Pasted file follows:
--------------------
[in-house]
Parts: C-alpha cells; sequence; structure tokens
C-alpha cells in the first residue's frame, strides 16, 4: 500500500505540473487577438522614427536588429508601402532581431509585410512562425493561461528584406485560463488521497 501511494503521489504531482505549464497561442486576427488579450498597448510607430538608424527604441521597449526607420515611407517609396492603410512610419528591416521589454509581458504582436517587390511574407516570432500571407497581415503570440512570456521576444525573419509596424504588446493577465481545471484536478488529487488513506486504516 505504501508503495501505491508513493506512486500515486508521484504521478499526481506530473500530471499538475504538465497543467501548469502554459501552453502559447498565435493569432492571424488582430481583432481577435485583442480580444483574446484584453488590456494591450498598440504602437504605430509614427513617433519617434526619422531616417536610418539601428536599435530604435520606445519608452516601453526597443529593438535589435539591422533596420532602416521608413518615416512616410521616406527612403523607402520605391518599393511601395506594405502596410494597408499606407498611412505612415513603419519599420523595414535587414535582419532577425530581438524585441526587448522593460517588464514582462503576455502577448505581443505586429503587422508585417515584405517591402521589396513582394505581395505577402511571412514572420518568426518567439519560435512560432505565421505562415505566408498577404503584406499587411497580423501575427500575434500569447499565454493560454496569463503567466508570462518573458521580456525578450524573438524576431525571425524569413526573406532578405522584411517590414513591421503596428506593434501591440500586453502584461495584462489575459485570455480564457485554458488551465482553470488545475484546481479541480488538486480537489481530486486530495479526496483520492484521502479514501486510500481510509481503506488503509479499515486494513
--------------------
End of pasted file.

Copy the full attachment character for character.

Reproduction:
[in-house]
Parts: C-alpha cells; sequence; structure tokens
C-alpha cells in the first residue's frame, strides 16, 4: 500500500505540473487577438522614427536588429508601402532581431509585410512562425493561461528584406485560463488521497 501511494503521489504531482505549464497561442486576427488579450498597448510607430538608424527604441521597449526607420515611407517609396492603410512610419528591416521589454509581458504582436517587390511574407516570432500571407497581415503570440512570456521576444525573419509596424504588446493577465481545471484536478488529487488513506486504516 505504501508503495501505491508513493506512486500515486508521484504521478499526481506530473500530471499538475504538465497543467501548469502554459501552453502559447498565435493569432492571424488582430481583432481577435485583442480580444483574446484584453488590456494591450498598440504602437504605430509614427513617433519617434526619422531616417536610418539601428536599435530604435520606445519608452516601453526597443529593438535589435539591422533596420532602416521608413518615416512616410521616406527612403523607402520605391518599393511601395506594405502596410494597408499606407498611412505612415513603419519599420523595414535587414535582419532577425530581438524585441526587448522593460517588464514582462503576455502577448505581443505586429503587422508585417515584405517591402521589396513582394505581395505577402511571412514572420518568426518567439519560435512560432505565421505562415505566408498577404503584406499587411497580423501575427500575434500569447499565454493560454496569463503567466508570462518573458521580456525578450524573438524576431525571425524569413526573406532578405522584411517590414513591421503596428506593434501591440500586453502584461495584462489575459485570455480564457485554458488551465482553470488545475484546481479541480488538486480537489481530486486530495479526496483520492484521502479514501486510500481510509481503506488503509479499515486494513